A decline in pupil numbers has led to the sudden closure of a Sheffield school, says its headteacher.
Handsworth Christian School, in Handsworth, shut on Thursday, seven days after parents and staff were told it was being placed into liquidation.
Headteacher Tony Swift said the decline in pupil number had created a 'long-term funding problem' which meant the private school could not sustain its future.
The school roll had fallen to 35 pupils, aged from four to 16.
Mr Swift said: "Handsworth Christian School has provided a valuable and successful contribution to the educational community for more than 30 years.
"However, the changing educational and economic climate over the past few years has led to a decline in pupil numbers which has seen the number of students fall to just 35.
"This has created a long term funding problem which means the school has not been operating at a level that would sustain its future.
"The school’s directors and management team have taken all necessary steps to reduce costs and to try to increase pupil numbers but unfortunately this has not led to a sufficient improvement.
"The LEA have also been kept fully informed of all developments and they have attended the school to ensure that all pupils received support in making the successful transition to new schools and all children have been offered places.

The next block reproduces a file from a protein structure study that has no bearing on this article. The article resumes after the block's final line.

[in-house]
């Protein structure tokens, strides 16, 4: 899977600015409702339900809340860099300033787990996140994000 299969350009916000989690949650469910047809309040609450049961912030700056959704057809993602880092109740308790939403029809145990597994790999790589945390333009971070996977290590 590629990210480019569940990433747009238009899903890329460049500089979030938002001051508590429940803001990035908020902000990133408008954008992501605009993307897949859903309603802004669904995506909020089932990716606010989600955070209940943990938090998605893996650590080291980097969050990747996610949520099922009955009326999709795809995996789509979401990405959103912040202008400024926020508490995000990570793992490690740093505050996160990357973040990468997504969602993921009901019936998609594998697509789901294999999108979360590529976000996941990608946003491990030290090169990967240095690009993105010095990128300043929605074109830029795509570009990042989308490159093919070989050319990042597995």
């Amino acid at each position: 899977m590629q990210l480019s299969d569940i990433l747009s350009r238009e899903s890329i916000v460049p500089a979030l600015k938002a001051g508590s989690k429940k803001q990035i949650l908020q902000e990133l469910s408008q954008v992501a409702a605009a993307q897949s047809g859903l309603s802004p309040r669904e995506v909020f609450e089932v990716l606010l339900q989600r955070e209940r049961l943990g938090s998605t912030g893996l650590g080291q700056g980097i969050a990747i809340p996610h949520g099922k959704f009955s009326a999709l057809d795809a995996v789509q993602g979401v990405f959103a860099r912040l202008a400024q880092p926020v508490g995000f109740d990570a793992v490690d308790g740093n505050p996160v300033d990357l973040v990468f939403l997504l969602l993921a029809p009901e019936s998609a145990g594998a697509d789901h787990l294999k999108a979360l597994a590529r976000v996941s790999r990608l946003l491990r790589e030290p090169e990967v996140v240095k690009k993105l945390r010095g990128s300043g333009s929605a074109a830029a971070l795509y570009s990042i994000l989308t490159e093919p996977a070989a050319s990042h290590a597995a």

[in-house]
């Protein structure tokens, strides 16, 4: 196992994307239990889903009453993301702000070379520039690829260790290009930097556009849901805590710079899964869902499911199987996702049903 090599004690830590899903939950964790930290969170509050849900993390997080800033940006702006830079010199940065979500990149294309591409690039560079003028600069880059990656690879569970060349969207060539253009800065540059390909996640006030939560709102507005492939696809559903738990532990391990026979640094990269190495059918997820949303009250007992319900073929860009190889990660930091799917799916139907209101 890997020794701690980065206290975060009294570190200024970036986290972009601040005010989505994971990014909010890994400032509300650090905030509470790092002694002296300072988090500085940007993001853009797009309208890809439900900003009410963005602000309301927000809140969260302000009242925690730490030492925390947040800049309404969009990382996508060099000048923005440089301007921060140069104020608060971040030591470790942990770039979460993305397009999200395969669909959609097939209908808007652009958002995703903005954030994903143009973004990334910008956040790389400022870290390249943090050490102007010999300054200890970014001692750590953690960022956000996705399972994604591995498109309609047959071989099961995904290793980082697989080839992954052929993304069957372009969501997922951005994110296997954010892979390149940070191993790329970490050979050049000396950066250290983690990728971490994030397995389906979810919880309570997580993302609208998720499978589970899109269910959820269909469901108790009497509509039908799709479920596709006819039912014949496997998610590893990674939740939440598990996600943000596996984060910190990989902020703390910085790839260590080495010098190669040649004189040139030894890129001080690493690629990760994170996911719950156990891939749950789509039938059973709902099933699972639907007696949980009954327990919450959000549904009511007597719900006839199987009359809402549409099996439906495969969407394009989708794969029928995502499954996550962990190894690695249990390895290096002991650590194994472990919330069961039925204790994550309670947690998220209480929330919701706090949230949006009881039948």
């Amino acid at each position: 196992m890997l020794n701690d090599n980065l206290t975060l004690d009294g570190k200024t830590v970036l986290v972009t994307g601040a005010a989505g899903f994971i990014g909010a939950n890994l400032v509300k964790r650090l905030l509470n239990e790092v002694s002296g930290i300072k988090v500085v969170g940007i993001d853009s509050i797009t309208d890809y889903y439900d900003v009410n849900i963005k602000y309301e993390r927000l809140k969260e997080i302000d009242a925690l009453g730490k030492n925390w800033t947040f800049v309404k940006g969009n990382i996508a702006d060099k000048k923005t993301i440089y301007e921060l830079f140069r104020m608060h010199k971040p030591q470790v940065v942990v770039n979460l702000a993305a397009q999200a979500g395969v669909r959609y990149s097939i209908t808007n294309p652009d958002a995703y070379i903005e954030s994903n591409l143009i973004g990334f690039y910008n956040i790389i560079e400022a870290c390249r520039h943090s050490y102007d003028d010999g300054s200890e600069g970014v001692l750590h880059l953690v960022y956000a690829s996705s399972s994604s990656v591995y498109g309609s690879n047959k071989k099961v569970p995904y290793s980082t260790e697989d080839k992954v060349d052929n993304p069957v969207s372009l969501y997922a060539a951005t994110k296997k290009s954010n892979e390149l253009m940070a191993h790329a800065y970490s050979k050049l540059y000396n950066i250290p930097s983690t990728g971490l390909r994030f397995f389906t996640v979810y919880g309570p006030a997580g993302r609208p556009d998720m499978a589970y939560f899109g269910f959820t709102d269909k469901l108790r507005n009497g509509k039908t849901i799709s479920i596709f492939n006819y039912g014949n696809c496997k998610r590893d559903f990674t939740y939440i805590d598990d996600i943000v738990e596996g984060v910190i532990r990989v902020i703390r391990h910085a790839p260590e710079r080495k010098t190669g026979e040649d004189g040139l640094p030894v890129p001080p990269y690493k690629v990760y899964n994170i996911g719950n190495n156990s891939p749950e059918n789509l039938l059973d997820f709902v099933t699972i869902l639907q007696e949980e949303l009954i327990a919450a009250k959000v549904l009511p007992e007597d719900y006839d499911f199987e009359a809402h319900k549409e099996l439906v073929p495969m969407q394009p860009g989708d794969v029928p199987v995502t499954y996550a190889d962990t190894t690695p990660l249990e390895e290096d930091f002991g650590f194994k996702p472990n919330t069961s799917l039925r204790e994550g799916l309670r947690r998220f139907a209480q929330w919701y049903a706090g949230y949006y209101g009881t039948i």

"There are just four pupils of GCSE age, of which three are scheduled to take exams this summer and all have been offered places to sit their exams by another independent school.
"Insolvency specialists Graywoods have now been instructed by the directors to assist."
Parents have spoken of their shock at the sudden closure.
Caroline Jacklin said her daughter Saffron, who was due to sit her GCSEs this summer at the £5,000-a-year private school, had been left reeling.
“She’s annoyed because she doesn’t know what’s going to happen to her once half-term is over, or even whether she will be able to take her GCSEs,” said Ms Jacklin.
“These children have been thrown into complete disarray with no education. Places go under all the time, but giving parents and staff a week’s notice is surely not right.”
Pupils have been offered places at other schools in the city
Ms Jacklin said her daughter had been offered a place at Hinde House Secondary School, in Firth Park, or Don Valley Academy, but she had rejected those options.